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Left by the Side of the Road: Individuation and Homecoming
November 12, 2011 @ 10:00 am - 3:00 pm
This workshop explores the connection between the psychoid archetype presented in the Friday evening lecture and individuation. Beginning with that beautiful story of the rainmaker that Jung tells in Mysterium Coniunctionis, we will explore how a radical ecology that puts us in harmony with nature presumes and requires a sense of harmony within oneself.
For Jung individuation refers to those moments and occasions in one’s life when one is called to follow the law of one’s own being, to become the person one was meant to be. Such moments often occur in mid- life, but they can take place at any moment of important transitions. Anxiety most often accompanies these moments and they are also quite often expressed in dreams and symptoms. Individuation is a crisis but as such it is not only a danger, it is also an opportunity. Individuation presents each of us with the chance to transform one’s fate into a destiny.
In this workshop we will explore Jung’s theme of individuation as a process of homecoming and show how in coming home to oneself one also comes home to the world. Through music, film, story and poetry we will create a space of reverie in which we will make use of dream material, symptoms, fantasies, and writing exercises to tap into the creative unconscious in order to begin the work of transforming memory into memoir. Together we will engage in a journey whose steps include slowing down, learning to linger in the moment and adopting an attitude of hospitality that allows us to be turned back toward and to be addressed by those aspects of ourselves that have been forgotten, ignored, abandoned, left behind or otherwise sacrificed. Along this path we will engage those who wait for us with the unfinished business of our lives.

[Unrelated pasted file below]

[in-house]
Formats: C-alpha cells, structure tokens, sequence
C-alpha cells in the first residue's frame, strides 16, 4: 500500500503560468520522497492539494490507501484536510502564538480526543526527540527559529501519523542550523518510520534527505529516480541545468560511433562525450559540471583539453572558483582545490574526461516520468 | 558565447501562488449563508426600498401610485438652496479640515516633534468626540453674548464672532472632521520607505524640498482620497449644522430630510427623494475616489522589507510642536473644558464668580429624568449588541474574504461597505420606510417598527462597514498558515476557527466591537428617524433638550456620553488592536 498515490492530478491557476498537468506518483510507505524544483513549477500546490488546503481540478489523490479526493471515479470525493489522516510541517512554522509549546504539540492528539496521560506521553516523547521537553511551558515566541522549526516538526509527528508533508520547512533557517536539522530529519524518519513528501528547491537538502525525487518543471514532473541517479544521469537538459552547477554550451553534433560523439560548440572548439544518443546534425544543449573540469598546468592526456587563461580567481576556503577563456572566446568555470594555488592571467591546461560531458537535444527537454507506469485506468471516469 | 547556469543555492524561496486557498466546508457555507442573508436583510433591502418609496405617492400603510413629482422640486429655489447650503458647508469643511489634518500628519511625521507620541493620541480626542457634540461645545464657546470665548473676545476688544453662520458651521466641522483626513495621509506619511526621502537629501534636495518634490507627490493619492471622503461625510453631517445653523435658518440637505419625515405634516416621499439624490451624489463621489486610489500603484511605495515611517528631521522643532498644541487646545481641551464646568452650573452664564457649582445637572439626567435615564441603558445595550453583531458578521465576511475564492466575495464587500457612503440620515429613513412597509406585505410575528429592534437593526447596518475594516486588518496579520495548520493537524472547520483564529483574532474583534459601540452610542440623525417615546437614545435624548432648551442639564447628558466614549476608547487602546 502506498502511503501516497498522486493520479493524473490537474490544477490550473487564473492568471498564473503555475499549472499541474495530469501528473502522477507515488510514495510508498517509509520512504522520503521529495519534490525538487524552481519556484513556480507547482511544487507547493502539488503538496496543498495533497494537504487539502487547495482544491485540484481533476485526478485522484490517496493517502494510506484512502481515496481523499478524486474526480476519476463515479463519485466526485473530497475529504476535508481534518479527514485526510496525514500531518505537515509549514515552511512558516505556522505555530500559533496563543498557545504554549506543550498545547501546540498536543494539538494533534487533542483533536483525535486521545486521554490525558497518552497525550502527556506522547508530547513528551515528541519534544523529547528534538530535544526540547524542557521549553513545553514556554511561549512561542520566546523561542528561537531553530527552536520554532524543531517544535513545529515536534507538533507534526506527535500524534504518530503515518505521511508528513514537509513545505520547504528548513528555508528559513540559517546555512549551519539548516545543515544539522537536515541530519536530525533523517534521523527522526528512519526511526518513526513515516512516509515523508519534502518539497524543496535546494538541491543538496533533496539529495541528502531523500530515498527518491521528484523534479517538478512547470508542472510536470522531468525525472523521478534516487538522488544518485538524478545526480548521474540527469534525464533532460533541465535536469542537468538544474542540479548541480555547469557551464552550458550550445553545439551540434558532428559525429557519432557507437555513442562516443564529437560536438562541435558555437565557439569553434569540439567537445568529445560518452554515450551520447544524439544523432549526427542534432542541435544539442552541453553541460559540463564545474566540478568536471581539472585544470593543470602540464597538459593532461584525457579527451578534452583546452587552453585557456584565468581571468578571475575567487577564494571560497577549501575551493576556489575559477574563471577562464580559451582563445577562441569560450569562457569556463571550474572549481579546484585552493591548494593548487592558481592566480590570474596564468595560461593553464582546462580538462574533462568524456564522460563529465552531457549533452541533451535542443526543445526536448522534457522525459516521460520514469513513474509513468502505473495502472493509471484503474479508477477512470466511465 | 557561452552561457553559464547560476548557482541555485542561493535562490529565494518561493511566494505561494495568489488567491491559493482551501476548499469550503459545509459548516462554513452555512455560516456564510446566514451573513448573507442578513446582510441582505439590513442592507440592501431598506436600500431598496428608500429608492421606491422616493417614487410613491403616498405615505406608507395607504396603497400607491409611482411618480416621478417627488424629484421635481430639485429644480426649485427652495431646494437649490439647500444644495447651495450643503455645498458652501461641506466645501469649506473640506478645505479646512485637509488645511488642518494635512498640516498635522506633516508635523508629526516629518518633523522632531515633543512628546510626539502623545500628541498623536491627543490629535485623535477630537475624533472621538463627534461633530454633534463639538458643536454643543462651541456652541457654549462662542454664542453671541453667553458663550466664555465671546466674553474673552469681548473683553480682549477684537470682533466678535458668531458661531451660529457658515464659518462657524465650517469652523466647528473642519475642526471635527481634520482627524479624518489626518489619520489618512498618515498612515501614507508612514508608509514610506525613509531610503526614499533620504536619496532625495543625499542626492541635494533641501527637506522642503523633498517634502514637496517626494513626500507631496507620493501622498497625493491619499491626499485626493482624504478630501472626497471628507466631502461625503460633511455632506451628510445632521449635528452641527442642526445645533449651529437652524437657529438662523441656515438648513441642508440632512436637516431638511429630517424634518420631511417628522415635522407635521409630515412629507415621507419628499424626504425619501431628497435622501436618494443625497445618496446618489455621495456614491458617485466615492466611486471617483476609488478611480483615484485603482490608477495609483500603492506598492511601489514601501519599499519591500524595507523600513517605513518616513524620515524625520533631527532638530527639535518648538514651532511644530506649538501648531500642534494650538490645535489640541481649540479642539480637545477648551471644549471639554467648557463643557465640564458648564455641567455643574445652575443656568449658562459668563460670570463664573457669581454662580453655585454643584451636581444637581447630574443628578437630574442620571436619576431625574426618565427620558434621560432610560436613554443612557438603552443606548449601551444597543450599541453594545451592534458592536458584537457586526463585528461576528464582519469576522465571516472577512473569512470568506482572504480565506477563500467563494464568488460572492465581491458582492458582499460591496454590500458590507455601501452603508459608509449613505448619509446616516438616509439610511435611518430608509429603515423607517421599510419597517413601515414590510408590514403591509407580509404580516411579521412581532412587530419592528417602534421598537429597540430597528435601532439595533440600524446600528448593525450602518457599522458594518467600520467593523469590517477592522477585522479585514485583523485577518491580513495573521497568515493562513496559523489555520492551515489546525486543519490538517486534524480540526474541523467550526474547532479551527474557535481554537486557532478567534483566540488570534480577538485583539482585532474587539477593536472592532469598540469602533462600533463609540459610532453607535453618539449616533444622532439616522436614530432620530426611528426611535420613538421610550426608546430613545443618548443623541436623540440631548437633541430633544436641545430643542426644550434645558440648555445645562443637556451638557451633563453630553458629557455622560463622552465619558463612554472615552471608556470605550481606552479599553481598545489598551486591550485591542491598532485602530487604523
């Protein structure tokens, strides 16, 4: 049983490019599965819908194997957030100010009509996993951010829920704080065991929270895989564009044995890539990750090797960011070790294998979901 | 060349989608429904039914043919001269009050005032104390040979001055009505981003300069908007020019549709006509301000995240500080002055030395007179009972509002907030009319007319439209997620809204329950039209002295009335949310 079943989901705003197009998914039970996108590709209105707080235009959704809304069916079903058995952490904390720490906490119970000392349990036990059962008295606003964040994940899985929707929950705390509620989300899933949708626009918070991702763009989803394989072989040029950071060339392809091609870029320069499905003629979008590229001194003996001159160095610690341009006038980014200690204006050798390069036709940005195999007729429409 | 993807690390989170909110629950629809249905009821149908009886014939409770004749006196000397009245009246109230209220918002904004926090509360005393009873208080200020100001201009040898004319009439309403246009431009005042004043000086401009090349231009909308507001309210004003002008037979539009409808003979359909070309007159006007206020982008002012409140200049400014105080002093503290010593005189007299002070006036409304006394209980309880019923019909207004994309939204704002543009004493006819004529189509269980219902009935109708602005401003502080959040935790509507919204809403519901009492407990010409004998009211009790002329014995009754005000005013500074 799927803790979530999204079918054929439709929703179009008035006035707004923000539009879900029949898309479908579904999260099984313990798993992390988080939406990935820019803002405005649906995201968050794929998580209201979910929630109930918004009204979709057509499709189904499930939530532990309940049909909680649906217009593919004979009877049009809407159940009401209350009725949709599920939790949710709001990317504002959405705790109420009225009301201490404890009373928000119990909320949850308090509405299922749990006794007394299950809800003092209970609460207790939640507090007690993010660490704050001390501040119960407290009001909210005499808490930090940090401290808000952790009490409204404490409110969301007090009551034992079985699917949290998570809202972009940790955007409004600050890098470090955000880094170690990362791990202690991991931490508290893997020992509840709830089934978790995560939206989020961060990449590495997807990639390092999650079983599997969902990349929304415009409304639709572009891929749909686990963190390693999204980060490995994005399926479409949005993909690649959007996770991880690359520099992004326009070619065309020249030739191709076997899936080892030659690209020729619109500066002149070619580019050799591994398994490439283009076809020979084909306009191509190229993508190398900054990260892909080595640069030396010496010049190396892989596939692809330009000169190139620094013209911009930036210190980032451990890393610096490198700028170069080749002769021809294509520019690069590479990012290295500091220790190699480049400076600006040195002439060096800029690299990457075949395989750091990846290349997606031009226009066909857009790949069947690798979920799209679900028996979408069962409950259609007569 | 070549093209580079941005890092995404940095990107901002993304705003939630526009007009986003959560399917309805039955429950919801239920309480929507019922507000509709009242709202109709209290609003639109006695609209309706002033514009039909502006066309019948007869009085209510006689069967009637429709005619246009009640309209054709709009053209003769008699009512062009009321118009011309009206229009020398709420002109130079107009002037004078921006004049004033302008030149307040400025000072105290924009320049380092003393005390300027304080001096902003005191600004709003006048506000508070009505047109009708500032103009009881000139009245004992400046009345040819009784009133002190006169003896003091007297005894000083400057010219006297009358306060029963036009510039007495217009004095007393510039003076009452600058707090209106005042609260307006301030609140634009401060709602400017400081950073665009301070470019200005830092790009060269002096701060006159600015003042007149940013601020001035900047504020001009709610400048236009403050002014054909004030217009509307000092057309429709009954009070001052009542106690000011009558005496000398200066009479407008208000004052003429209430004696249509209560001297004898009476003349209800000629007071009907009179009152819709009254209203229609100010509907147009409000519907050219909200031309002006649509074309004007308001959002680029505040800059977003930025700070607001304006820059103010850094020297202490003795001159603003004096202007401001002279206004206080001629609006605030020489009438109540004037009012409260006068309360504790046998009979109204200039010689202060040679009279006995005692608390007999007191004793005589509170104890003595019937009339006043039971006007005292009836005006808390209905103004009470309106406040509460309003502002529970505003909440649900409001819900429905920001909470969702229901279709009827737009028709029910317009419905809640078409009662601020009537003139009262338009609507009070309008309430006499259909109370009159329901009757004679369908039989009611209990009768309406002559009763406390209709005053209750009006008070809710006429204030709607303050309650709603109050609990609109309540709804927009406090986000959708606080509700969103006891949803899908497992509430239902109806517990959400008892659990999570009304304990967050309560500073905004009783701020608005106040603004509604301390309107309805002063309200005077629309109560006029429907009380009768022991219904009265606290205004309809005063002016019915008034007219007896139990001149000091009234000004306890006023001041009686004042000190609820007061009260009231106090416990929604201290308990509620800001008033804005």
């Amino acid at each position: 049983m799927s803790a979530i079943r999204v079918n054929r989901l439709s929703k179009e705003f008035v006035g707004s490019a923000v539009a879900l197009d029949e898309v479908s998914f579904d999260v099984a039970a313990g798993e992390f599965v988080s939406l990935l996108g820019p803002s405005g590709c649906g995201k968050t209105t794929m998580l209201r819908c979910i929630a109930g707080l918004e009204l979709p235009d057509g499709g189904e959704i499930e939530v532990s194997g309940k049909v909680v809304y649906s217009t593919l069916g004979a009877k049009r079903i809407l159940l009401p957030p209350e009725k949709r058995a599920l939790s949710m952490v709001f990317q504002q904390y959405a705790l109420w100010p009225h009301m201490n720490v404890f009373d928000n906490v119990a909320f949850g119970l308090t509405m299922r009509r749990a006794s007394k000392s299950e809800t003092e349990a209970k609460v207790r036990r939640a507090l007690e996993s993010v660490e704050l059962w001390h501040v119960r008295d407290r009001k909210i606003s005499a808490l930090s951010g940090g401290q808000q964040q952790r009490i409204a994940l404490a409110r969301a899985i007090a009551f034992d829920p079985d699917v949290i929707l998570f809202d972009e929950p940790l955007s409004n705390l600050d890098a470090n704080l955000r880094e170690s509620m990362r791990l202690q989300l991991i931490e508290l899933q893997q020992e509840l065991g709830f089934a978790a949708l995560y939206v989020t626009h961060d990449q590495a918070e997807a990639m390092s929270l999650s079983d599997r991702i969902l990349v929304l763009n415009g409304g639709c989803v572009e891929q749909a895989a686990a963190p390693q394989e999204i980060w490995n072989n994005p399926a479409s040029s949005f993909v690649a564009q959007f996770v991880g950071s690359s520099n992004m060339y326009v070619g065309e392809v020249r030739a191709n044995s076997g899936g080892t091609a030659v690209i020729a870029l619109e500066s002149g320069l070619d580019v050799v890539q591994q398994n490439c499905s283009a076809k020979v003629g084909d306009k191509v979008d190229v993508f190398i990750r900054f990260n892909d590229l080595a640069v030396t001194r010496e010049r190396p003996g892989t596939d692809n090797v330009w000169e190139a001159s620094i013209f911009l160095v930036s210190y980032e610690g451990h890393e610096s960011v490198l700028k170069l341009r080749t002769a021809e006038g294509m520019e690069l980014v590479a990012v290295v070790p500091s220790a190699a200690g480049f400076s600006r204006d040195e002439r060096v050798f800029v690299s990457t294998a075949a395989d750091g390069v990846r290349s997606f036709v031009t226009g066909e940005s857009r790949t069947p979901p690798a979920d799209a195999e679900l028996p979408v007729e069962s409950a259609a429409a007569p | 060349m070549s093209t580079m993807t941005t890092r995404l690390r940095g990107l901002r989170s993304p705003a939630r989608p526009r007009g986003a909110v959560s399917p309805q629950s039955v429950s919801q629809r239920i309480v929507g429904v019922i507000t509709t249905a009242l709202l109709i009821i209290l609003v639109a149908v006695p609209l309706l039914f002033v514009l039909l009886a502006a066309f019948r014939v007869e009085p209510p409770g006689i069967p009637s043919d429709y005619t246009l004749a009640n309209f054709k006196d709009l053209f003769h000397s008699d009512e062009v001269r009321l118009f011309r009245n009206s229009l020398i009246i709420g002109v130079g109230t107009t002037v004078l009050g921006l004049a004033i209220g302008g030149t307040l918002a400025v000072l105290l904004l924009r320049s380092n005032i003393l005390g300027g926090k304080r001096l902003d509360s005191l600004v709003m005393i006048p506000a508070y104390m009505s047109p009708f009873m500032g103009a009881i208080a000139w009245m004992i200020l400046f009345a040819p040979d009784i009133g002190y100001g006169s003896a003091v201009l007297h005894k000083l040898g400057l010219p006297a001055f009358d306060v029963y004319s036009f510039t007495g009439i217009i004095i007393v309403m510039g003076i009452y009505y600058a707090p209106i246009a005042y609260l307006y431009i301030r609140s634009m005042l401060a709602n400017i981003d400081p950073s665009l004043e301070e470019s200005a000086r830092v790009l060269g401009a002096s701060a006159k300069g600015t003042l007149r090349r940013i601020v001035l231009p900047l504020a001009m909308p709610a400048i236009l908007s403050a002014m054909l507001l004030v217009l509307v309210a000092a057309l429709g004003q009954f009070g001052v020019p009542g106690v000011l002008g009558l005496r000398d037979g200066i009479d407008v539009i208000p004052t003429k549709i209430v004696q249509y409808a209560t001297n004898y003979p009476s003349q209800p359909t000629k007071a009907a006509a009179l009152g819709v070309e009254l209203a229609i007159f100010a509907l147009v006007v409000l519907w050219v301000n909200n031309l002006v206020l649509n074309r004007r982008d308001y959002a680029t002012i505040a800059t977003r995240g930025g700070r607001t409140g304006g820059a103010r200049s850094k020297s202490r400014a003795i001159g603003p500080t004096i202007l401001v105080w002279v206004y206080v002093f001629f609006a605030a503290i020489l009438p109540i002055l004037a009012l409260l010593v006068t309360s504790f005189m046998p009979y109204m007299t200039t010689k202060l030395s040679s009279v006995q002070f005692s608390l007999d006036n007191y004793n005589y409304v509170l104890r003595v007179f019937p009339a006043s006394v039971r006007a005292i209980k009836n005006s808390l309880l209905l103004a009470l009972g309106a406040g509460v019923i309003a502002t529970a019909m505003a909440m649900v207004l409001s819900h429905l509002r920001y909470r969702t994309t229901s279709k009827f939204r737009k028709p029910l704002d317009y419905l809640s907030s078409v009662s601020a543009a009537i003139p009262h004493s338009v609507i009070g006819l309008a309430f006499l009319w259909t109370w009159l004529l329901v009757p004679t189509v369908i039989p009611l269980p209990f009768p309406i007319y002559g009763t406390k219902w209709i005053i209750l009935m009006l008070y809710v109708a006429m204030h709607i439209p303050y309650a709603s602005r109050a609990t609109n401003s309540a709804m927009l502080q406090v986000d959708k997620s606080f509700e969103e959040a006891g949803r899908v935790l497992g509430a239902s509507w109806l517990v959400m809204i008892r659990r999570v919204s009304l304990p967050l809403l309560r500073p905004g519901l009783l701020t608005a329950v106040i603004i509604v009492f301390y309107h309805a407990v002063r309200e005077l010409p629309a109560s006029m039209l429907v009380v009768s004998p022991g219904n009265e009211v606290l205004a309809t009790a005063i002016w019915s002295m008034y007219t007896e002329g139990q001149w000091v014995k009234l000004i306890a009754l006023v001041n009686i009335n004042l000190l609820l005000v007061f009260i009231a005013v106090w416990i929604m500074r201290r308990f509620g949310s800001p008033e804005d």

The goal of this workshop is for each participant to begin crafting a narrative of homecoming that arises within a slowness that reaches toward the stillness of a solitude that reaches toward the silence of a sorrow that reaches toward and be-comes serenity.
Related Friday Talk: Psyche and Nature: Inner Journeys in the Outer World
Robert D. Romanyshyn received his doctorate in clinical psychology from Duquesne University in 1970. After 20 years of private practice and a career as a Professor of Psychology at the University of Dallas, where he co-founded with Robert Sardello and later James Hillman the innovative graduate program in phenomenological and archetypal psychology, he accepted in 1991 the invitation to join the faculty at Pacifica Graduate Institute. A Senior Core Faculty member in the clinical psychology program at the institute he also teaches in the program in Depth Psychology with an Emphasis in Psychotherapy.Purchase Workshops